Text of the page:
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Digital Transformation: Are you unconsciously incompetent?

Updated: Oct 1, 2018

Over the last five years I’ve increasingly seen companies put inexperienced digital and data people in the key transformation roles. Whilst senior leaders acknowledge their level of inexperience in data and digital they tend to also display an openness and curiosity to increase their understanding. However, there is a mid-level often in “Head of” roles who don’t know what they don’t know, it’s not that they aren’t smart of course but it makes them challenging to work with.


What’s even more disturbing is that this lack of competence means that crucial reasons for business transformation programme underperformance are not visible. To explain this, I’ve borrowed Wikipedia’s version of the classic philosophical model of learning, which comprises four stages, as you can see in the illustration below:




Stage 1: Unconscious Incompetence This is the first phase, where we are yet to learn what it is we don’t know and may not value the skill. This is where sadly, in my experience, many people who are running digital transformation projects are.


Stage 2: Conscious Incompetence Once we have become more familiar with whatever we are trying to learn, we start to see the extent of what we don’t know about it and value the skill. In order to move to the next phase, it’s likely that mistakes need to be made. People who are ultimately responsible for digital transformation initiatives are often in this group.


Stage 3: Conscious Competence When we have learned the skill we need, we become conscious of our ability to execute it. We now know what we can do although any execution requires focus.


Stage 4: Unconscious Competence This is when the correct behaviour becomes so automated that we execute it without thinking about it.


Think of all the skills we use when driving a car, often without being conscious of what our hands or feet are doing. The behaviour has become ingrained and unconsciously automatic. Possibly not a great example for me who has written off three cars but let’s focus on most people.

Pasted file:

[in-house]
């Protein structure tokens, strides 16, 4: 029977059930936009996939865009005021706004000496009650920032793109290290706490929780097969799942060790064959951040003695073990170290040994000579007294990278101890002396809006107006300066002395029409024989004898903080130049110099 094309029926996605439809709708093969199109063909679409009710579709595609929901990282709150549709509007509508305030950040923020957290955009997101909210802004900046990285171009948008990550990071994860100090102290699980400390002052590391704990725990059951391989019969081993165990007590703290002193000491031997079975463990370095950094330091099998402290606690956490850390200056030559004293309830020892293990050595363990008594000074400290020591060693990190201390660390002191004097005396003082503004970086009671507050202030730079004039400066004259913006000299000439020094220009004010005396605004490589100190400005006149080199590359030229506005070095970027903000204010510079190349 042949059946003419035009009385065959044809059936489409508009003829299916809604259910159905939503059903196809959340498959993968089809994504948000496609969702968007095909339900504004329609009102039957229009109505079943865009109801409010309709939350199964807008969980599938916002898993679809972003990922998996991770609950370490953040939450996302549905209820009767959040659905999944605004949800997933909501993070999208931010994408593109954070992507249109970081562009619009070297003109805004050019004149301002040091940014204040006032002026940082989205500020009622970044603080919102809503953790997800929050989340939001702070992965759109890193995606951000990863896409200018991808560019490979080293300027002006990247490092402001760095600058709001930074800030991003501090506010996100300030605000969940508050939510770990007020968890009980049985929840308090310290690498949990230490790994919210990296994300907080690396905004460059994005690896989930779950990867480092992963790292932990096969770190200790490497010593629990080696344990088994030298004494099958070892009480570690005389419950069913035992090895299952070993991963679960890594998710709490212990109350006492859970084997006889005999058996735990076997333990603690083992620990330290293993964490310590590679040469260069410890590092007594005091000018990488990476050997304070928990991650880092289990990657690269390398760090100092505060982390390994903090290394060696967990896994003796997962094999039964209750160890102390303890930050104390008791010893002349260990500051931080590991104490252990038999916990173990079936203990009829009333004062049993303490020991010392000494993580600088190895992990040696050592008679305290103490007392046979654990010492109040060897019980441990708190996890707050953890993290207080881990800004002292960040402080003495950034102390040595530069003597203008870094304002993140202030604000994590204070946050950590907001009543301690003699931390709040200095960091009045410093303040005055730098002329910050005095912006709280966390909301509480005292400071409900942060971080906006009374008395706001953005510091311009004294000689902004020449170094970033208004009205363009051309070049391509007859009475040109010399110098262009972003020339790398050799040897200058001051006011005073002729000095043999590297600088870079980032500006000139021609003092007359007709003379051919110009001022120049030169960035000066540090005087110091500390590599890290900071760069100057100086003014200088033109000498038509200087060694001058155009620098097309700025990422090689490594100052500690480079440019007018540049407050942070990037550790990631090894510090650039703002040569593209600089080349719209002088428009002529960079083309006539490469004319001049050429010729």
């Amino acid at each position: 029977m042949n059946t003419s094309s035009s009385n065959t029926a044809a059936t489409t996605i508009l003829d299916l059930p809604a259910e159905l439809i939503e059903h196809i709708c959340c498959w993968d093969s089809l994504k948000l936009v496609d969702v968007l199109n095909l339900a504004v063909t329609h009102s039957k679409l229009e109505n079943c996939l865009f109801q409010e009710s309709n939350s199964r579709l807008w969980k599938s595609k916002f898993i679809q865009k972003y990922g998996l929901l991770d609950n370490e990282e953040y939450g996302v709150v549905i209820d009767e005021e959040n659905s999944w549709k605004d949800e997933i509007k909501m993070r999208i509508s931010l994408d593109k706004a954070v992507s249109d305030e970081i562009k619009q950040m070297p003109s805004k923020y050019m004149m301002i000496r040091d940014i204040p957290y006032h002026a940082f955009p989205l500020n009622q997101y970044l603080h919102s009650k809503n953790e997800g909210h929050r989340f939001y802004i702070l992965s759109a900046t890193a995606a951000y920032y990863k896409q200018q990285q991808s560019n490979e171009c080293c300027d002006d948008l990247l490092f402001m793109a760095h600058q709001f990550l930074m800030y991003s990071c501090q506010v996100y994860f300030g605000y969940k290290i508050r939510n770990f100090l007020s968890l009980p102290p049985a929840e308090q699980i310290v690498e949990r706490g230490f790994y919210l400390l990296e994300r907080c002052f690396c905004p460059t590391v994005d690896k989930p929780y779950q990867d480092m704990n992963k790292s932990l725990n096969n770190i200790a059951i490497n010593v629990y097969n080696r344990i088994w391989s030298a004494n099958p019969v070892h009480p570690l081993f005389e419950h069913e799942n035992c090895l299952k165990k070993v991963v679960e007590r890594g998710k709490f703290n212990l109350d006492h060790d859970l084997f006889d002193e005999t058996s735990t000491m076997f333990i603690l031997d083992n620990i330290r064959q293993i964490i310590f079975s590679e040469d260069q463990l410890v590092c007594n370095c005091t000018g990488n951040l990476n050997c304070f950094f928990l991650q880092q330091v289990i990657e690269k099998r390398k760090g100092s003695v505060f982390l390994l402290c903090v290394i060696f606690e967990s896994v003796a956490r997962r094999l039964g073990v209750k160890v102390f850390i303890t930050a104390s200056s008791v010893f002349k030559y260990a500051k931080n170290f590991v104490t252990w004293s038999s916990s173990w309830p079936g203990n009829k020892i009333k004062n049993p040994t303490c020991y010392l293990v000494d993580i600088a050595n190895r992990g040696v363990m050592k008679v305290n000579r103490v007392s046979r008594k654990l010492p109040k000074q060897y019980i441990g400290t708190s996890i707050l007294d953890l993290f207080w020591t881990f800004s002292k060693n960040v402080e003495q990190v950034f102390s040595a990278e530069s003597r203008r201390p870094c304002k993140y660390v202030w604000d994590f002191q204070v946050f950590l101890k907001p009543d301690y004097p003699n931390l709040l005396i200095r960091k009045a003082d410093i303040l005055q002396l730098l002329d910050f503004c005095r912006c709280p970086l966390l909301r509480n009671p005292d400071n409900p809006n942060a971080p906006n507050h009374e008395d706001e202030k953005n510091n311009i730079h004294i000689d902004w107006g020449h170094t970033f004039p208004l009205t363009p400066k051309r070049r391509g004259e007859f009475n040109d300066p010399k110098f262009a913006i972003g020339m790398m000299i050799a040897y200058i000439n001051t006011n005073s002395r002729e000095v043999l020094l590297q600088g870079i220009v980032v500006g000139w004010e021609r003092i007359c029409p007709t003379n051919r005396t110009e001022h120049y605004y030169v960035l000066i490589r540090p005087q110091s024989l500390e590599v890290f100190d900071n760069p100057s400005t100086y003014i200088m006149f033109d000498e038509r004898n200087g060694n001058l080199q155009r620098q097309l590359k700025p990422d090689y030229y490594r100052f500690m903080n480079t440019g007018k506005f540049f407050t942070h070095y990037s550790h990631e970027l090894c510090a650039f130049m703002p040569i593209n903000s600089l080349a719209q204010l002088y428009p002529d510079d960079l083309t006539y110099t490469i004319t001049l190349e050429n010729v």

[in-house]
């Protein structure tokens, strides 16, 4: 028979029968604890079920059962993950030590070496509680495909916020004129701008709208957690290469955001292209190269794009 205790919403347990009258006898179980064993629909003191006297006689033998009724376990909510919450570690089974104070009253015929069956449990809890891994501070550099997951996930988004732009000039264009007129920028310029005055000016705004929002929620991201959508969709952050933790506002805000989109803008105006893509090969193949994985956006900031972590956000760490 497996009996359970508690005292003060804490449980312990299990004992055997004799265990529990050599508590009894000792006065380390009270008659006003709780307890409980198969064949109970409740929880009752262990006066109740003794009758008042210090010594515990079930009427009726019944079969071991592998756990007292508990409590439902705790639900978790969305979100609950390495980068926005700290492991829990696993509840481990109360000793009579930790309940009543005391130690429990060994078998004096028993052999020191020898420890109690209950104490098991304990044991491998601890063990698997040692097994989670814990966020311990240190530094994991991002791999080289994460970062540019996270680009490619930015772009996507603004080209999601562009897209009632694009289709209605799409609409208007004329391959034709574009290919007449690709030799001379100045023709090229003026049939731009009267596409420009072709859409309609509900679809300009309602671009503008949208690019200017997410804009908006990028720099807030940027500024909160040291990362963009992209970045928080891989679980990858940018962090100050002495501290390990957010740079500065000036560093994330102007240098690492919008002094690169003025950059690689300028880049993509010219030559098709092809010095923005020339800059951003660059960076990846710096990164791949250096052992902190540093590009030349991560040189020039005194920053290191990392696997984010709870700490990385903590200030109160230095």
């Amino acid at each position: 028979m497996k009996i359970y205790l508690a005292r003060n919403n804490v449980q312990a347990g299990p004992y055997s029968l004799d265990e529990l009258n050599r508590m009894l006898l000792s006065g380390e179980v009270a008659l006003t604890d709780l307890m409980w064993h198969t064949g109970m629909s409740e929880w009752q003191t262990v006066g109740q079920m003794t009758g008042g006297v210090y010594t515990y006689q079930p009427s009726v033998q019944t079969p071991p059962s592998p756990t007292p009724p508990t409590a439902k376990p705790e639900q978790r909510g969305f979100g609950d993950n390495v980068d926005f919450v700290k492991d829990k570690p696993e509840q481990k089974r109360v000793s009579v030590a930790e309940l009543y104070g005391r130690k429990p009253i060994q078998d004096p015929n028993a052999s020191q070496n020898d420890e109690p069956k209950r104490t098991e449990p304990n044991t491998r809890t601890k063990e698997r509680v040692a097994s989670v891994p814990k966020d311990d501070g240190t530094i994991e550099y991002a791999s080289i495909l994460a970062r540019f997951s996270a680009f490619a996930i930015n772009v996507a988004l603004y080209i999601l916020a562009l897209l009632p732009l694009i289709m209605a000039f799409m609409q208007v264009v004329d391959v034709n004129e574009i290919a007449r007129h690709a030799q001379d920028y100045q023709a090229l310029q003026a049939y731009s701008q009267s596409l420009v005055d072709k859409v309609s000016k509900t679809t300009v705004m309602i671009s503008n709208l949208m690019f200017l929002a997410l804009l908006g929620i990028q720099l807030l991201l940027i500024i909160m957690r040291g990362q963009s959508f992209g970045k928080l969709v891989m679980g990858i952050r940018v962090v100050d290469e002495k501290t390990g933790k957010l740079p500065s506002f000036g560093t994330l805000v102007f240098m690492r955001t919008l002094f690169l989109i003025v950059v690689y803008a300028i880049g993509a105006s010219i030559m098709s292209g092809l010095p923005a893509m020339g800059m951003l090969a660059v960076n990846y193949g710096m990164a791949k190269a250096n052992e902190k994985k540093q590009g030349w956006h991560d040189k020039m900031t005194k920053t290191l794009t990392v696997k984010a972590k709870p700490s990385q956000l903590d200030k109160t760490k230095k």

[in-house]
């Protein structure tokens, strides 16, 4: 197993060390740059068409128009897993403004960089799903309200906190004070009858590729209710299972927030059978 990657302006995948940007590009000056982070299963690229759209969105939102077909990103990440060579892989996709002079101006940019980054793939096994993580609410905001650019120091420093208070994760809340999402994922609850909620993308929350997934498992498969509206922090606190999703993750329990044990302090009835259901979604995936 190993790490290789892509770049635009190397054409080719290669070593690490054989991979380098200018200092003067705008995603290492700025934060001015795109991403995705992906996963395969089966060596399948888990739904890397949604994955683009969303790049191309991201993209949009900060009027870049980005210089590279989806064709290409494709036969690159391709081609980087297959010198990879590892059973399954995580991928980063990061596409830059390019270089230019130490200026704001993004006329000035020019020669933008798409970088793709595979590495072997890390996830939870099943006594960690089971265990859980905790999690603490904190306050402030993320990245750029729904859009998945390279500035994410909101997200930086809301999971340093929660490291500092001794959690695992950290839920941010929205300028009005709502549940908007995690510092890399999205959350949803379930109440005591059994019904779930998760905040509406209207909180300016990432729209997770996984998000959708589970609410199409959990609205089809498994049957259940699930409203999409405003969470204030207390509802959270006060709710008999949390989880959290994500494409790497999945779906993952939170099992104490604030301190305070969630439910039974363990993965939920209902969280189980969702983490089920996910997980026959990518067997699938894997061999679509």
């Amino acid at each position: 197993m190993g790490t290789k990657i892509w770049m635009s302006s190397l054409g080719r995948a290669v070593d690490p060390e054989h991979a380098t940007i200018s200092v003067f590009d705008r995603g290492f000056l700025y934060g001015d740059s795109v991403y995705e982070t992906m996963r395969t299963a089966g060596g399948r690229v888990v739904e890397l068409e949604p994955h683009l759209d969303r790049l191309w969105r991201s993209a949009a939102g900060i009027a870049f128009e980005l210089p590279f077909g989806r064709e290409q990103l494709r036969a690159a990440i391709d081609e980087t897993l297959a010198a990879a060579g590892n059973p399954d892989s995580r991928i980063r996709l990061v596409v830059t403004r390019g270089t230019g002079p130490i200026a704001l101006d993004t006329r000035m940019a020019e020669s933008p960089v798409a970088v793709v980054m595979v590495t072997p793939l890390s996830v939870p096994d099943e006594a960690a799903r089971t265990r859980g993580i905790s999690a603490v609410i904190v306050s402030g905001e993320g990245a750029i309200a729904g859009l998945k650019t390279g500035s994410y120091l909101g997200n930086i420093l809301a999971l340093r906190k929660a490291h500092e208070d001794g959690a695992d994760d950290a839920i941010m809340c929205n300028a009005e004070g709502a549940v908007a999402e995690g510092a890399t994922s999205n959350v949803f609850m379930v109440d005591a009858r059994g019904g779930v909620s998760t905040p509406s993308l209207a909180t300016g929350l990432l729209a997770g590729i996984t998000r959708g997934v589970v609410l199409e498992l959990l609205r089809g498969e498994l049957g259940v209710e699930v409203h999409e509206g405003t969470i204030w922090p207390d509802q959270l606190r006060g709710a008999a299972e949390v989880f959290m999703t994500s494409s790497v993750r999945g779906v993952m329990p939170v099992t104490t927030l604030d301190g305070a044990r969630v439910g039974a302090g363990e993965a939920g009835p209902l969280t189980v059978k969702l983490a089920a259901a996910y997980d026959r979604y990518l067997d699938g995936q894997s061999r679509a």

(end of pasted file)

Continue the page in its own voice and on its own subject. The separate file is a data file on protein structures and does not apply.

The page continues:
So, what’s happening with transformation programmes? Clients all know that they need to be more customer-centric and that they should move faster in aligning data and internal departments round their customers. They also know that they don’t have the right skills and expertise to do this without help. They then look for partners, like Scratch and other consultancies that you’ve actually heard of, to work together to achieve this. Pretty much any consultancy would look at their data, their marketing technology, their operating models and their organisational design in order to optimise everything for best-in-class customer-centricity.


And this is where it’s challenging being a consultant to someone who is unconsciously incompetent. When the more open and curious C-suite personnel delegate data and digital transformation responsibility to people and teams, blindly trusting that they are upskilling themselves. It is risky to take this for granted.


How unconsciously incompetent is your organisation?

Fortunately, it’s quite easy to check on the level of unconscious incompetence in your company, using this simple checklist.


Ask yourself:


1. Does everyone (particularly in the marketing and IT departments) understand how your customers use technology when researching and buying your products or services?


2. Does your organisation talk about the need to get closer to their customers but can’t see how to overcome the retailer who “owns the relationship”?


3. Do you know what your data strategy is?


4. Does your Head of Digital have solid digital experience? Did you check?


5. Do IT and the marketing department have an open and functional relationship?


6. Can you think of one example where your business improved as a result of a customer-driven insight provided by data?


If you answered no to most of these, or you don’t know the answers to these questions, there’s a chance that key people within your organisation are unconsciously incompetent. You need to start moving your teams to the next learning step. Email me di@scratch.consulting to register for our new series of events.

© 2018 Scratch Consulting

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